Our Last Night Offshore and the Arrival (14 days and 23 hours)
Well, WE MADE IT!!!!!!!!!!! We arrived at the customs dock in Victoria around 1130am Hawaii time, 230pm BC time on Wednesday, August 17th. The first steps on land felt quite strange and even after a night on land in Victoria, it still seemed rocky into the next morning. But before we get into all of that… Let’s rewind to our last night aboard Turnagain.
Tuesday evening the wind and waves began to build going into the night, as forecasted. After making soup for lunch (worst idea, ever….lets make soup on the last day when it’s meant to be the biggest wind and seas for weeks they said…it’ll be fun they said….) and avoiding being scalded with boiling water, we decided to hold off on cooking our last dinner of pasta until things calmed down. By 430pm, the wind had picked up to 25 knots, with gusts up to 30 knots. The swells were quite large and rather close together. Travis warned of the high possibility of at least one wave coming into the cockpit over the night, and everyone was dressed in full foulies and clipped in to ensure they stayed “dry” and on the boat. Staying dry out there meant at least attempting to keep the salt water off your skin by donning as many layers as possible without overheating (this wasn’t a problem – it was FREEZING) and by ensuring your outer layer was fully zipped and functional.
The wind began to build even more and the swells threatened to toss Turnagain around wildly as we slammed through the waves and surfed down the troughs. Those off watch attempted sleep below, but with the boat heeled over and things flying around, it never really came. I was laying in my bunk on the low side when I felt us get slammed and the leeward side of the boat get sucked under by a wave. By the way the medical kit came flying and attempting to stop myself from rolling up over the leecloth, I knew those on deck must have been standing in water higher than knee deep. As we slowly became more vertical than horizontal, I knew it was going to be a long night. At least I was dry. For now.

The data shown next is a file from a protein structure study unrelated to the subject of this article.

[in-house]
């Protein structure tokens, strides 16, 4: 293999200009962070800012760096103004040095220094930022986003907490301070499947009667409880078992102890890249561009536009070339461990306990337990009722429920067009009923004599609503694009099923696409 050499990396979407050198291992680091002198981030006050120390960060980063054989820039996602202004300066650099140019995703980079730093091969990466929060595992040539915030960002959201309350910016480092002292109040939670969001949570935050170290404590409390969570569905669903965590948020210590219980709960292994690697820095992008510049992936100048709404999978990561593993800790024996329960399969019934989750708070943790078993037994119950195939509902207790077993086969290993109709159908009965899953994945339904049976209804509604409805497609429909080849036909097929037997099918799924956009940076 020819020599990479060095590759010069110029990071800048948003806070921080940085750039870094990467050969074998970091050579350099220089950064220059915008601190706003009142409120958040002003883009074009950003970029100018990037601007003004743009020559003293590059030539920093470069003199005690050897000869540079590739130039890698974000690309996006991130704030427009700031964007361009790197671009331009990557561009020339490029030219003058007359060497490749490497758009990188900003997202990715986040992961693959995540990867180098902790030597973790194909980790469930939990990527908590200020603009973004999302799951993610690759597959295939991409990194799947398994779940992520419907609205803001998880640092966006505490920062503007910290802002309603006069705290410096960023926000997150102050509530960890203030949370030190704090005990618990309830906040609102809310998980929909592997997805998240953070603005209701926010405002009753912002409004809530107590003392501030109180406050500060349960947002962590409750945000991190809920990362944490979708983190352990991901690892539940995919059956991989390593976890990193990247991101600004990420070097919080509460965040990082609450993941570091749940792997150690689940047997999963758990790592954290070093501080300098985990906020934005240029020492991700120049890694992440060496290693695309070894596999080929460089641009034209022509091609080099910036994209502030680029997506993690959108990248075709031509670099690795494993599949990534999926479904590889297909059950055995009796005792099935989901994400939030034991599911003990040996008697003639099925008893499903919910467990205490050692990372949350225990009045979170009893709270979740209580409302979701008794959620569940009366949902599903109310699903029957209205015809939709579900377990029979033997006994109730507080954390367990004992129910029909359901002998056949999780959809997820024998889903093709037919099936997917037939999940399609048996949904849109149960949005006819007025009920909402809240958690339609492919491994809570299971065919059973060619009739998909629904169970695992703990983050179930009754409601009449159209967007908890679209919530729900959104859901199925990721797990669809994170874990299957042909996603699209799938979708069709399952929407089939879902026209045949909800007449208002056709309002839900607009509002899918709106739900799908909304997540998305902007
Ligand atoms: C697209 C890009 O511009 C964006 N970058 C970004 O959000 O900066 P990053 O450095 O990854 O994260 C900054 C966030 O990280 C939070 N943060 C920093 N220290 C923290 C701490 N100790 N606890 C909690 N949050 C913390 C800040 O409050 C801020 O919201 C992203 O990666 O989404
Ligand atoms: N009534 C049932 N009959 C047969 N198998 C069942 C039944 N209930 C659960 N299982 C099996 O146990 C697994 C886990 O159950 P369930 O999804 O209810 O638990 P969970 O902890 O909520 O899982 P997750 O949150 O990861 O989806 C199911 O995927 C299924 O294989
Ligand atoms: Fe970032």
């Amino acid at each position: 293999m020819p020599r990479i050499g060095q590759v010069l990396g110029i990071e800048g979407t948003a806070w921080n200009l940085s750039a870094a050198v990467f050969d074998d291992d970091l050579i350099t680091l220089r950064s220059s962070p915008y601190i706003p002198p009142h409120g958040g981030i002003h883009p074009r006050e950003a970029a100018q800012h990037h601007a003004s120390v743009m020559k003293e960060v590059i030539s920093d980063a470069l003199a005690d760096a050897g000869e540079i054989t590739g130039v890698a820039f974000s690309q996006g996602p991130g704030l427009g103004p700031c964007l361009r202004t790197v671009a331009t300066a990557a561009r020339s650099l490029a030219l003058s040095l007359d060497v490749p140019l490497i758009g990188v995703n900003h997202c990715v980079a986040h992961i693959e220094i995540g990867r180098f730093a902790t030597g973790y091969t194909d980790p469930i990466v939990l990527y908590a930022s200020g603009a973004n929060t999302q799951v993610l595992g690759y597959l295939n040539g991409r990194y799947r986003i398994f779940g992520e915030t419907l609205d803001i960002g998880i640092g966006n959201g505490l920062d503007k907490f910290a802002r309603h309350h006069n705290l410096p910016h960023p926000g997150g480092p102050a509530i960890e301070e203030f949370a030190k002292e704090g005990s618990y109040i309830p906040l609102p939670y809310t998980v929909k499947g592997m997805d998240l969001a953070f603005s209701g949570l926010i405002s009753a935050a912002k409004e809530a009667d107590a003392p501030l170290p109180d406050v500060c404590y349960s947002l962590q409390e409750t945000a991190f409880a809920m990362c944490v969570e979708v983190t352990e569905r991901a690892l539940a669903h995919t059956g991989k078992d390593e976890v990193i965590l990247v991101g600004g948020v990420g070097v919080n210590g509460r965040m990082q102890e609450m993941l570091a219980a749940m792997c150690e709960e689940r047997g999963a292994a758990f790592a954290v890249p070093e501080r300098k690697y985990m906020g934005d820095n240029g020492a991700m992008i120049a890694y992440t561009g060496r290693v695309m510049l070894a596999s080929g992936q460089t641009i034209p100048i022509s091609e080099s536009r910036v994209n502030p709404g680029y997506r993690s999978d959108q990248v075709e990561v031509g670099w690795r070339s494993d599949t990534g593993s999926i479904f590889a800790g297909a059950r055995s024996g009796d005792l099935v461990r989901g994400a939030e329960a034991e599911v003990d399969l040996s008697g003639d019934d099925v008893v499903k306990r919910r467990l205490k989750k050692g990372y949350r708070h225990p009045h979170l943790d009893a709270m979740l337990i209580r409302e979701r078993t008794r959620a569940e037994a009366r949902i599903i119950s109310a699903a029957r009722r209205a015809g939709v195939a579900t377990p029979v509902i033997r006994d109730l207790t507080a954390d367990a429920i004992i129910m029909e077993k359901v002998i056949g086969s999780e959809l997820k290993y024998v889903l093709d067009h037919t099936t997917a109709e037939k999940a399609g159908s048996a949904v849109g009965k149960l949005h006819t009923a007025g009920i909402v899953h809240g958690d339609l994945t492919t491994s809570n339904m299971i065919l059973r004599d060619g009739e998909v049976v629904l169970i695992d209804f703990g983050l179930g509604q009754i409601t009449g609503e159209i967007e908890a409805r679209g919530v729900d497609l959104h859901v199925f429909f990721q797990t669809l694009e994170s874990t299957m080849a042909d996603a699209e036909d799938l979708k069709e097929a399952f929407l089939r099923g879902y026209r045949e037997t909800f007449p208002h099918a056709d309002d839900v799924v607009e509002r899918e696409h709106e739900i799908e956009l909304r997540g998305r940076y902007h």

Travis drove Turnagain all night through the wind and waves and kept us moving forward when it was too difficult for anyone else to even hang on let alone keep the boat pointed in the right direction. She wanted to round up badly and seemed to have quite the temper when we attempted to keep her at 60 degrees. The wind began to unzip pieces of canvas off the biminey top and with a great deal of teamwork we were able to get the piece unzipped and stored below without loosing it overboard. Without this piece, the entire thing shook violently and seemed like it was just going to be ripped clean off the boat. The Canadian flag began to do its snapping show again, as it did when we were leaving 14 nights ago. Funny how the first night and the last night were the most wild.
By midnight, the gusts of 30+ knots and crashing and confused seas began to calm down and the fog rolled in. After a lovely warm meal of pasta, within an hour, the seas were calm and the wind was nonexistent. It was an eerie and strange feeling to have to turn on the engine in order to get anywhere after what we’d just come through. For the past 14 and a half days we’d been at the mercy of the ocean, conforming to what it required and demanded of us. But finally, it seemed to realize that we needed to get warm, dry and needed a break. It must have known we were almost done with it, about to enter the Strait of Juan de Fuca, about to be home.
The smell of land became very apparent before heading down off of shift, and the air seemed to be full with the smell of trees, much like a Christmas tree lot in winter. The earth smelt pungent and the appreciation of our beautiful continent became existent again. It really was there! We weren’t just sailing into the great wide open anymore, we were almost coastal rather than offshore or on the ocean. Shortly after our watch ended and we fell asleep finally, Chris called “land ho” at 3:07am. First sighting of land in two weeks, gave a feeling of warmth but also uncertainty amongst the crew. What had happened since we’d been gone? Did the world just keep going? Was the wheel still turning and we’d just stepped off of it? The feelings we all experienced over the next 8 hours were a mixed bag of emotions.